Sixty Acres and a Bride by Regina Jennings
The Extraordinary Cases of Sherlock Holmes by Sir Arthur Conan Doyle 
11/22/63 by Stephen King

Home by Marilynne Robinson
Love and Respect by Emerson Eggerich (Jordan and I read this over a 7-month span--one chapter per week.)
Harry Potter and the Sorcerer's Stone by JK Rowling
Harry Potter and the Chamber of Secrets by JK Rowling
The Great Divorce by C.S. Lewis
Harry Potter and the Prisoner of Azkaban by JK Rowling
Harry Potter and the Goblet of Fire by JK Rowling
Harry Potter and the Order of the Phoenix by JK Rowling
Harry Potter and the Half-Blood Prince by JK Rowling
Harry Potter and the Deathly Hallows by JK Rowling
The Girl with the Dragon Tattoo by Stieg Larsson
Love on the Line by Deeanne Gist
Self-Editing for Fiction Writers: How to edit yourself into print by Renni Browne & Dave King
Till We Have Faces by C.S. Lewis
A Storm of Swords by George R.R. Martin
Murder in Manolos by Lindsey Mastin
A Voice in the Wind by Francine Rivers
An Echo in the Darkness by Francine Rivers
The Happiness Project by Gretchen Rubin
The Devil in the White City by Erik Larson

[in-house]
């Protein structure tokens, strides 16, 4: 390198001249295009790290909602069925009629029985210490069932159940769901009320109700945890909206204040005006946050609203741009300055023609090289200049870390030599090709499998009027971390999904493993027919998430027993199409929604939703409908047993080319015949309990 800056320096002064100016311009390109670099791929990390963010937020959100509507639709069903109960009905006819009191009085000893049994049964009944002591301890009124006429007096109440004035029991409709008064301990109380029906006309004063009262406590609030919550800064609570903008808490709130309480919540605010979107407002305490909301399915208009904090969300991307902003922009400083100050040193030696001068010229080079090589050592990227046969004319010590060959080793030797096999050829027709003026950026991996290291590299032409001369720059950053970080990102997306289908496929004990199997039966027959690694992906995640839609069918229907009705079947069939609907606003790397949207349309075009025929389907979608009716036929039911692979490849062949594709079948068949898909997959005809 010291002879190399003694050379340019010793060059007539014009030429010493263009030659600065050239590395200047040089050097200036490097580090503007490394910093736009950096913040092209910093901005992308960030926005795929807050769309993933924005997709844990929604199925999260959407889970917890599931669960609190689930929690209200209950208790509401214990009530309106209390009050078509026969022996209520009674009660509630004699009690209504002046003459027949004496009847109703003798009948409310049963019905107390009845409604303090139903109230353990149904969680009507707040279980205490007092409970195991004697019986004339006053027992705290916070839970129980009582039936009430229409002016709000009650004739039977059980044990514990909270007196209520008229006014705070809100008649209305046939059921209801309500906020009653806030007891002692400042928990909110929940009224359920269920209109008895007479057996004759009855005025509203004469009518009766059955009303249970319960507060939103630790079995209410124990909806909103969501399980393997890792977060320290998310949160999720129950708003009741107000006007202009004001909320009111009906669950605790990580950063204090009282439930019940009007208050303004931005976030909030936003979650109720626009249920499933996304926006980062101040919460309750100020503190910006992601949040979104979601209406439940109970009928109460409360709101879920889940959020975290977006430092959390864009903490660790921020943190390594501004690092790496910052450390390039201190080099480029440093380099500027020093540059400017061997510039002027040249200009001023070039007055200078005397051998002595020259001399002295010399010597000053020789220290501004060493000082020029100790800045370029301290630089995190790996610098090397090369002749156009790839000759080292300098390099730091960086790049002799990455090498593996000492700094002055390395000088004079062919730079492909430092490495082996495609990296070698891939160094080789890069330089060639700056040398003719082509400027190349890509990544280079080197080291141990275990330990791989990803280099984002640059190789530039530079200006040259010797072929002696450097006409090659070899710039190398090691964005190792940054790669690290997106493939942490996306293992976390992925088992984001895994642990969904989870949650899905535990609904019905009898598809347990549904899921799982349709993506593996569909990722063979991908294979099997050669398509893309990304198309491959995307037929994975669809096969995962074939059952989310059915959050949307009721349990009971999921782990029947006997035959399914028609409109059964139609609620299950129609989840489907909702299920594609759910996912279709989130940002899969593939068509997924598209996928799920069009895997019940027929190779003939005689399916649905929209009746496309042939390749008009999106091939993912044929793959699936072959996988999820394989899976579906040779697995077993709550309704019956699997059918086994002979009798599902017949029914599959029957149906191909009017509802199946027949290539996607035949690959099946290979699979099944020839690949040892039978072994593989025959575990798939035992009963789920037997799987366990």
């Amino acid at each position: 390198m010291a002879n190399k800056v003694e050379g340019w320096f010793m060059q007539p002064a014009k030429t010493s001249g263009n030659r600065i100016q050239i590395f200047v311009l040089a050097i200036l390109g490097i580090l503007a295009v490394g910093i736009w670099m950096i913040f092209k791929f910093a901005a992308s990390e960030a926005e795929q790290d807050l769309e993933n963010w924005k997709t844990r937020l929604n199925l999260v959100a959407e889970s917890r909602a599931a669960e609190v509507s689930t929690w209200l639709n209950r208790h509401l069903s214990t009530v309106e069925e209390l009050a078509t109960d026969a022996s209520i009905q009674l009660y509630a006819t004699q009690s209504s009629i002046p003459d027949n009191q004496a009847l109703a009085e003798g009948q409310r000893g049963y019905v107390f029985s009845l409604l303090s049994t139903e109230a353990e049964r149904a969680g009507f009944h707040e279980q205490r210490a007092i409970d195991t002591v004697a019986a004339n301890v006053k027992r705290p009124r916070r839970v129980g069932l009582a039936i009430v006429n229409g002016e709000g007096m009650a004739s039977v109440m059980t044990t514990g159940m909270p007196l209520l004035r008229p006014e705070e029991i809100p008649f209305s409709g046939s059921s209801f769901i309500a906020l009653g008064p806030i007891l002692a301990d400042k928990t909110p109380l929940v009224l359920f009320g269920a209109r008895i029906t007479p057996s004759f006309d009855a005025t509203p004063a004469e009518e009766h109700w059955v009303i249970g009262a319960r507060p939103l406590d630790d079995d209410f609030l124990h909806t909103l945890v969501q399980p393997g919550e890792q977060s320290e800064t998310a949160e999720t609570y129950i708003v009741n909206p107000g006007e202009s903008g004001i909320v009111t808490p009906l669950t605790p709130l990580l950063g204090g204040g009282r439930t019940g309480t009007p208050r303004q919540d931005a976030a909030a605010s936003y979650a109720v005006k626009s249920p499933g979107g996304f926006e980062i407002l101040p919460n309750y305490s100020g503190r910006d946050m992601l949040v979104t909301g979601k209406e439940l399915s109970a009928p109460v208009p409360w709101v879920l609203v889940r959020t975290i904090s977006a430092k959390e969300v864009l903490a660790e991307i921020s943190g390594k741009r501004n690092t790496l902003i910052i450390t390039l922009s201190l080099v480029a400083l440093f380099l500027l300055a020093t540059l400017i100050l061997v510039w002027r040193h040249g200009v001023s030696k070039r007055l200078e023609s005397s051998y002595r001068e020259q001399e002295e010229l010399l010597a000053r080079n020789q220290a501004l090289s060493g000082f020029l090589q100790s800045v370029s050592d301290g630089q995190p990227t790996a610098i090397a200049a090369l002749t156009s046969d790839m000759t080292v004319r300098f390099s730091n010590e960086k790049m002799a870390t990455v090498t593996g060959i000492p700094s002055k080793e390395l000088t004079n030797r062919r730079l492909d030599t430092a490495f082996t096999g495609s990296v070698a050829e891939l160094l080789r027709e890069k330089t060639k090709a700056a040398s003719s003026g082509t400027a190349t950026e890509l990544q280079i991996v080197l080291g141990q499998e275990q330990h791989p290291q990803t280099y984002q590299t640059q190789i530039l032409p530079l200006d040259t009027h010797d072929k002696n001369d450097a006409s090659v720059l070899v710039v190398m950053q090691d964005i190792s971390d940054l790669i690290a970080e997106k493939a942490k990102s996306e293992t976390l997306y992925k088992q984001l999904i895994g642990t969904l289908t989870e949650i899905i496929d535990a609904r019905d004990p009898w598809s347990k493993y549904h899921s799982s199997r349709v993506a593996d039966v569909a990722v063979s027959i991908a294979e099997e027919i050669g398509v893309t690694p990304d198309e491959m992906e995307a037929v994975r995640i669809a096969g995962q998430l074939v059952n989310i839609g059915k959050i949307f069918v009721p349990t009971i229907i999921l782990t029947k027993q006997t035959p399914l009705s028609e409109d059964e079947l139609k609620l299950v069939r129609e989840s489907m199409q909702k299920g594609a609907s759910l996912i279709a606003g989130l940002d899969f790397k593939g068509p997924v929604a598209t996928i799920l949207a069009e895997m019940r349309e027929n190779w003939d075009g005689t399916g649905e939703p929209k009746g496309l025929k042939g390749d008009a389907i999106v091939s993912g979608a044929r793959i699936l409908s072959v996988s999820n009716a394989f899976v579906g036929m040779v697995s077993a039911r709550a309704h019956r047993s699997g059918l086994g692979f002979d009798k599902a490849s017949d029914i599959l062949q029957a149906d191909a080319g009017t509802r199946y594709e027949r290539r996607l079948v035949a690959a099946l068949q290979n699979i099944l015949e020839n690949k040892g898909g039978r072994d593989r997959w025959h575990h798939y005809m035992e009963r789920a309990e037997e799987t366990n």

Helen Keller: Rebellious Spirit by Laurie Lawlor
The Book Thief by Markus Zusak
In the Time of the Butterflies by Julia Alvarez
Bossypants by Tina Fey
Pirate Latitudes by Michael Crichton
The Maze Runner by James Dashner

I was going to pick a favorite book from the list, but I just can't. I think I got lucky: most of the books I read this year were really good. You can go here and check out some of my book reviews if you're so inclined.

Giveaway will be open until October 31.
Winner will be chosen via Random.org and notified in this post and via email on November 1. I will then mail you the book of your choice. Yay! 

A Country Wedding in West Texas


This weekend, the seven of us drove west to Amarillo for my cousin's wedding. For those of you who are new here, "the seven of us" = me, my husband (Jordan), my parents, my two brothers, and my sister.